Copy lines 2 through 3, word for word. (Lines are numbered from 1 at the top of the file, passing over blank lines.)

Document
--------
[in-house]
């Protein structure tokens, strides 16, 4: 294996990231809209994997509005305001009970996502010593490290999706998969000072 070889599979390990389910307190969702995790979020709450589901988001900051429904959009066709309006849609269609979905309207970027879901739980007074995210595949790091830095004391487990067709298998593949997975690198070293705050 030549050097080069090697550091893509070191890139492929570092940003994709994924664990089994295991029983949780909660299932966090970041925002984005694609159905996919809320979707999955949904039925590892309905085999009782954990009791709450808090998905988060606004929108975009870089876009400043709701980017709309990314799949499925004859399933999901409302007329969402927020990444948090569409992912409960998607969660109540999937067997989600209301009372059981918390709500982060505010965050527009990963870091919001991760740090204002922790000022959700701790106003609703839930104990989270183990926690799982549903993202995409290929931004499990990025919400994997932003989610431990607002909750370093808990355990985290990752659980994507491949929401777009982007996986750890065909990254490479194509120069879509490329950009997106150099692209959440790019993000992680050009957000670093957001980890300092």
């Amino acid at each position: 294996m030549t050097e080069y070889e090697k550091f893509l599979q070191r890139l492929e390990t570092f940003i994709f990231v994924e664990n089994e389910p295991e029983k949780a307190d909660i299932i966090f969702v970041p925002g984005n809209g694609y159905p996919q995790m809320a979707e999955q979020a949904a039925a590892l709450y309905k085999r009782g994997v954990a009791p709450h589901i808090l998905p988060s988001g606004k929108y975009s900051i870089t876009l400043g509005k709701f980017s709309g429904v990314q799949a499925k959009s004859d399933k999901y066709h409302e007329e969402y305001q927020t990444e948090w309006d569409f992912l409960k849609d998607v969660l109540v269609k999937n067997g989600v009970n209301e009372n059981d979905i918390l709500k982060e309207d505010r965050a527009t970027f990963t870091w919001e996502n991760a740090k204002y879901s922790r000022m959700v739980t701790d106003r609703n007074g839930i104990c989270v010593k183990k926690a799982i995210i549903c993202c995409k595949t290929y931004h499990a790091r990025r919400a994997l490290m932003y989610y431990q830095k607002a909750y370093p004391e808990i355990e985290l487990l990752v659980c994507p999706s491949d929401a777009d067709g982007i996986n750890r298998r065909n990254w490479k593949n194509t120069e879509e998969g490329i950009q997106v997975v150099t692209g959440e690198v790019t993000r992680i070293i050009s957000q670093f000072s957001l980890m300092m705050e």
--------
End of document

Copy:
């Protein structure tokens, strides 16, 4: 294996990231809209994997509005305001009970996502010593490290999706998969000072 070889599979390990389910307190969702995790979020709450589901988001900051429904959009066709309006849609269609979905309207970027879901739980007074995210595949790091830095004391487990067709298998593949997975690198070293705050 030549050097080069090697550091893509070191890139492929570092940003994709994924664990089994295991029983949780909660299932966090970041925002984005694609159905996919809320979707999955949904039925590892309905085999009782954990009791709450808090998905988060606004929108975009870089876009400043709701980017709309990314799949499925004859399933999901409302007329969402927020990444948090569409992912409960998607969660109540999937067997989600209301009372059981918390709500982060505010965050527009990963870091919001991760740090204002922790000022959700701790106003609703839930104990989270183990926690799982549903993202995409290929931004499990990025919400994997932003989610431990607002909750370093808990355990985290990752659980994507491949929401777009982007996986750890065909990254490479194509120069879509490329950009997106150099692209959440790019993000992680050009957000670093957001980890300092």
């Amino acid at each position: 294996m030549t050097e080069y070889e090697k550091f893509l599979q070191r890139l492929e390990t570092f940003i994709f990231v994924e664990n089994e389910p295991e029983k949780a307190d909660i299932i966090f969702v970041p925002g984005n809209g694609y159905p996919q995790m809320a979707e999955q979020a949904a039925a590892l709450y309905k085999r009782g994997v954990a009791p709450h589901i808090l998905p988060s988001g606004k929108y975009s900051i870089t876009l400043g509005k709701f980017s709309g429904v990314q799949a499925k959009s004859d399933k999901y066709h409302e007329e969402y305001q927020t990444e948090w309006d569409f992912l409960k849609d998607v969660l109540v269609k999937n067997g989600v009970n209301e009372n059981d979905i918390l709500k982060e309207d505010r965050a527009t970027f990963t870091w919001e996502n991760a740090k204002y879901s922790r000022m959700v739980t701790d106003r609703n007074g839930i104990c989270v010593k183990k926690a799982i995210i549903c993202c995409k595949t290929y931004h499990a790091r990025r919400a994997l490290m932003y989610y431990q830095k607002a909750y370093p004391e808990i355990e985290l487990l990752v659980c994507p999706s491949d929401a777009d067709g982007i996986n750890r298998r065909n990254w490479k593949n194509t120069e879509e998969g490329i950009q997106v997975v150099t692209g959440e690198v790019t993000r992680i070293i050009s957000q670093f000072s957001l980890m300092m705050e």